South Dakota, hits and misses

A sign outside a Pierre, SD welcomed me and other hunters to town.
A sign outside a Pierre, SD welcomed me and other hunters to town.

My first impression of South Dakota was that it was very dark.  That might be because my departure from Minnesota was 6 hours behind schedule.   No complaints would be coming however, because we had a prime piece of private rooster country lined up for the next day.   I turned off the lights a little after midnight and happily drifted off to sleep knowing that you don’t have to get up early here.  You can’t pheasant hunt until after noon.  (It does change to 10 am today).

Breaking clays at Willow Creek
Breaking clays at Willow Creek

I was greeted by Justin Larson from South Dakota Tourism, and drove to Willow Creek Wildlife where we’d be shooting sporting clays with John Pattillo from www.outdoorcommunitydaily.com and Nate Simmons from www.backbonemedia.net.   As we drove across the rolling South Dakota terrain, we spotted antelope and deer browsing on the short grassy hillsides.

As we proceeded through the sporting clay course, anticipation was hard to contain as roosters were flying all over the place and deer were standing and staring at you 25 yards away.

It was going to be a good trip.

102513 - pheasant prairie storm

In the afternoon we made our way to Steffen Brothers Outdoor Outdoor Expeditions, hosts for the private land hunt that we’d be taking part in.  Paul Steffen, fresh off his successful run on the NWT and the MWC (first place at Cass Lake), would be our captain and ranger driver.  Our hunt was like a well-oiled machine with safety briefings, strategy sessions and a full-on assault of each piece of grass, corn and millet plot that we’d walk.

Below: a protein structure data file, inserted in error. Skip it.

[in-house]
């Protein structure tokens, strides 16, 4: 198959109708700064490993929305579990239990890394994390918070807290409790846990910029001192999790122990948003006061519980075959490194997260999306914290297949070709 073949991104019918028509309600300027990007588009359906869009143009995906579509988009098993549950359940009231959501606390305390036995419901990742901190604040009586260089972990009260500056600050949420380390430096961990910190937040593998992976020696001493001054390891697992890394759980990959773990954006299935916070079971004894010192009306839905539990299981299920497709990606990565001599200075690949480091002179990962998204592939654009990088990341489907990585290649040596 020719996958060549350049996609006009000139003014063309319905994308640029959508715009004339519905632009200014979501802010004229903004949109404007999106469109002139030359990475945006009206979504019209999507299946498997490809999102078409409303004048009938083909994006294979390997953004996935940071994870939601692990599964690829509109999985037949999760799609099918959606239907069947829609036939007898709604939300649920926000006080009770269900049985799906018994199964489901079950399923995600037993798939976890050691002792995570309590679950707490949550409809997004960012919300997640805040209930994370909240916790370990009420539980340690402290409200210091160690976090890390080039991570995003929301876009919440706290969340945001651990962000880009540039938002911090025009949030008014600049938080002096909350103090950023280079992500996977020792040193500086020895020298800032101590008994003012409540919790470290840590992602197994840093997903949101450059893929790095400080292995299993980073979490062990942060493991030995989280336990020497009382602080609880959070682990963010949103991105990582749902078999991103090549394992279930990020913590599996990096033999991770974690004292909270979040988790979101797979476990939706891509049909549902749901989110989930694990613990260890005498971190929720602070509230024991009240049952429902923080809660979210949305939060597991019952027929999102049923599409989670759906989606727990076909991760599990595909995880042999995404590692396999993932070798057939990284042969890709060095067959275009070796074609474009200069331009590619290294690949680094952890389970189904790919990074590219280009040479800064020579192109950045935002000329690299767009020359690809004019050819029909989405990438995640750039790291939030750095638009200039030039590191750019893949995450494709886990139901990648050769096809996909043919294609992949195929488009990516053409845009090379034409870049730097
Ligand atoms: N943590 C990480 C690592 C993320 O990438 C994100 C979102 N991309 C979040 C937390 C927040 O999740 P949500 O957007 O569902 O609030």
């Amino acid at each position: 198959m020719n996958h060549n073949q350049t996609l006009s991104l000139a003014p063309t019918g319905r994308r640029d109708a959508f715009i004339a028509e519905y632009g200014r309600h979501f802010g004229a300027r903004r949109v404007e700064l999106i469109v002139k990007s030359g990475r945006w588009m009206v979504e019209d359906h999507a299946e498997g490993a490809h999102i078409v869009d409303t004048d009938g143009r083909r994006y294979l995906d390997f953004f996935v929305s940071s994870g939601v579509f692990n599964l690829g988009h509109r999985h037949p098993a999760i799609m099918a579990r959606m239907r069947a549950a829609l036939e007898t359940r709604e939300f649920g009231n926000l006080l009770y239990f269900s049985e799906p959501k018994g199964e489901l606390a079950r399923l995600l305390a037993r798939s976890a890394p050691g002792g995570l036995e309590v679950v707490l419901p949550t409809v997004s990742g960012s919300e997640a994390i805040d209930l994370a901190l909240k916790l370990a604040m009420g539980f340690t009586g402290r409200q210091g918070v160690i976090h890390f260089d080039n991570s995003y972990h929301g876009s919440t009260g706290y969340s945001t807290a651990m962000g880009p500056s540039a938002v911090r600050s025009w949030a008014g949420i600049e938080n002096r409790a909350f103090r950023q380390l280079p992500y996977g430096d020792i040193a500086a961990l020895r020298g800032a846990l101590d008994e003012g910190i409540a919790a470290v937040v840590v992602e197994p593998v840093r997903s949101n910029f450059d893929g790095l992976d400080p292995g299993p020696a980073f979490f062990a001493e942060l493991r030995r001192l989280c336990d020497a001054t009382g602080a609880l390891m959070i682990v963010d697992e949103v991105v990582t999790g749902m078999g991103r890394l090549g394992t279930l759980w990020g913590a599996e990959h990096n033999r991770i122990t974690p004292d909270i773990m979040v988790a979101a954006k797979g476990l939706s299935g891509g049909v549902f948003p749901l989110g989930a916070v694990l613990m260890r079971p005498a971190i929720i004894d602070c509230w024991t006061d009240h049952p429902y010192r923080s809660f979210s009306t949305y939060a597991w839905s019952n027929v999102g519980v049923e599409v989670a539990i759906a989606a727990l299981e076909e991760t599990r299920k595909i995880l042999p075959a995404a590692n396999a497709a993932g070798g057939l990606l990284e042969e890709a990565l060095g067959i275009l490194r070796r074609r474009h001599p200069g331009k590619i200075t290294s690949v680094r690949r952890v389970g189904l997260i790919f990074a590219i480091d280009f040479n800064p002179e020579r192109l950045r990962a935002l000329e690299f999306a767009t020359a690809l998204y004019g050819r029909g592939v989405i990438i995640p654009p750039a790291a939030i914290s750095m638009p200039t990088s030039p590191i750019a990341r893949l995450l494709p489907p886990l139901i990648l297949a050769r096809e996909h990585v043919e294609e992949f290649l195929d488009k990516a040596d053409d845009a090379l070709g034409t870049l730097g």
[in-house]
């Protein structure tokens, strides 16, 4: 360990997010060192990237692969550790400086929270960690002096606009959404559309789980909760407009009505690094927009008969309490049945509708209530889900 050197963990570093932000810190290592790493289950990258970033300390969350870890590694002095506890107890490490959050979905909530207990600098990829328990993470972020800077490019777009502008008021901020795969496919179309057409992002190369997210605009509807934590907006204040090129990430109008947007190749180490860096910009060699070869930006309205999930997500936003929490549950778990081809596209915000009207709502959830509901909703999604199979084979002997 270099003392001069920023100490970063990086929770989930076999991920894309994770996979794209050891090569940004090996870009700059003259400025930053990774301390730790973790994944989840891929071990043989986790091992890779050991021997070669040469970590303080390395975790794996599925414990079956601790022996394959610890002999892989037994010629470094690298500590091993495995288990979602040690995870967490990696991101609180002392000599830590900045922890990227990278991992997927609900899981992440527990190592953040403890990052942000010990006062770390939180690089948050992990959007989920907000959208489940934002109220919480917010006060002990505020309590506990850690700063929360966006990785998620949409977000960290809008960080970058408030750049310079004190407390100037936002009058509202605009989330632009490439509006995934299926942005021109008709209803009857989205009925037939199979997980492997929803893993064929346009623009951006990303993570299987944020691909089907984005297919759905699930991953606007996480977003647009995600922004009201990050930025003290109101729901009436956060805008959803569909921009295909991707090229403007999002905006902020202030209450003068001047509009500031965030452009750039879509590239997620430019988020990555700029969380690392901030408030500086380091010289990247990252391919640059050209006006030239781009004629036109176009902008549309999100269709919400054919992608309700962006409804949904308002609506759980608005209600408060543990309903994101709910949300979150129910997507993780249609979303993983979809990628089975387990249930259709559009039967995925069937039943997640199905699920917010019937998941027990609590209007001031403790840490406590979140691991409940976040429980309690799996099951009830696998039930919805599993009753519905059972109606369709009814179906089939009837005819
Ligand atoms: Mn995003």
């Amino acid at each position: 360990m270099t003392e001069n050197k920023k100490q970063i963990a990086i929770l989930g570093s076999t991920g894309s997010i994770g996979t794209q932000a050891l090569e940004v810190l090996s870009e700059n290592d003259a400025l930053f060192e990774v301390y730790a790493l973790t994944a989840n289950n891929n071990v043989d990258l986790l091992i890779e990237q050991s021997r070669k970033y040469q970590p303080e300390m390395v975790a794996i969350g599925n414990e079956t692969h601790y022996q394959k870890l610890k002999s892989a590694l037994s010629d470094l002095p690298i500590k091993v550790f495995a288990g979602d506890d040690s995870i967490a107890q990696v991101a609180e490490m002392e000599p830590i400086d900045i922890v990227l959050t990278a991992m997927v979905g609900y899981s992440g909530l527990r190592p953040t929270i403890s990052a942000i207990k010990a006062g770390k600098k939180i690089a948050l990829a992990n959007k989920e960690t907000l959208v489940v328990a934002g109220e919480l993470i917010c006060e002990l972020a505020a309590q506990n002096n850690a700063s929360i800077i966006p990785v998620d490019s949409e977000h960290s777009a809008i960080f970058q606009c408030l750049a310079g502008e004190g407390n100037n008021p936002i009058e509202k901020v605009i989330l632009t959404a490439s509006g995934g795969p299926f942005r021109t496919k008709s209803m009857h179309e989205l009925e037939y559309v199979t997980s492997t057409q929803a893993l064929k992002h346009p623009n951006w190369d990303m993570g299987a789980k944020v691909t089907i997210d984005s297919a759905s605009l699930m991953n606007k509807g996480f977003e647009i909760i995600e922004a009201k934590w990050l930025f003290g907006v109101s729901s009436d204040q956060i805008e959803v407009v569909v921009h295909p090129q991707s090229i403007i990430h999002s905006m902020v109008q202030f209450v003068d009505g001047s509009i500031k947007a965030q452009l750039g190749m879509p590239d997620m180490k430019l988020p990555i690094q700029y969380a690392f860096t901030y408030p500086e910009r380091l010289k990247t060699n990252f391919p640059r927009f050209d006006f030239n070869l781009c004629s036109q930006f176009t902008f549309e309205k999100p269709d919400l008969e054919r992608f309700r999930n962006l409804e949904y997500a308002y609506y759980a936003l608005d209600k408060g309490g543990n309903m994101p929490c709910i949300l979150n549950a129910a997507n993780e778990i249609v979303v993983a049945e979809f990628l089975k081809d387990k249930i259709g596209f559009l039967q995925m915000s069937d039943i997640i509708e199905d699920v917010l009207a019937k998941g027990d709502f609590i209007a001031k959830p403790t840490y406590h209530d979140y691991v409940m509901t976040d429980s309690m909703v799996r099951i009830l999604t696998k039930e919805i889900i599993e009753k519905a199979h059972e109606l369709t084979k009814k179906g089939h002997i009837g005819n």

Mika with a South Dakota rooster
Mika with a South Dakota rooster

Posters on the end, flankers on the sides and drivers with dogs up the middle.  Shots must be taken at opportune moments, within predetermined windows.

They’ve done this before.

Our limit of roosters came in no time and soon we were back at camp enjoying a cold one and admiring the decor.

How come I never see geese like this?
How come I never see geese like this?

Larson suggested that we duck hunt the next day and who am I to turn down a chance to shoot ducks in South Dakota?   A private-land only license is available over the counter if some remain.  There was a surplus and we picked one up and broke out the camo.  A flooded bean field next to standing corn would be our set up.  As we pulled in a couple hundred ducks would make their escape, hopefully to return later that morning.

Paul Steffen's "Berkley" retrieves a drake mallard
Paul Steffen’s “Berkley” retrieves a drake mallard

Only a handful would come back, but we still scratched out 11 ducks with very few free passes.   These guys came to play!

Mika sit's next to our day's haul
Mika sit’s next to our day’s haul

The day would finish with walk through public land, with myself and Pattillo and Simmons following Mika along side scenic Lake Oahe.  I had no idea how large this body of water was, with steep cuts along it’s shoreline and a huge dam, (creating the fourth largest artificial reservoir in the US) on the south end.  Small specks with wakes cruised across the water as walleye fisherman took advantage of a summer-like day in late October.  A few hens would be bumped up along with one lonely rooster who should have become dinner, but my shooting would be off and he’ll live to spend another day in this peaceful place.

Mika looks over Lake Oahe
Mika looks over Lake Oahe

It was good to see that roosters can still be found on public land even if we weren’t the first group to walk that grass today.

Tonight is the big shindig dinner as the Governor’s Pheasant Hunt festivities get under way, with more South Dakota Pheasant Hunting taking place tomorrow.  Hopefully we’ll have another limit of roosters to talk about!

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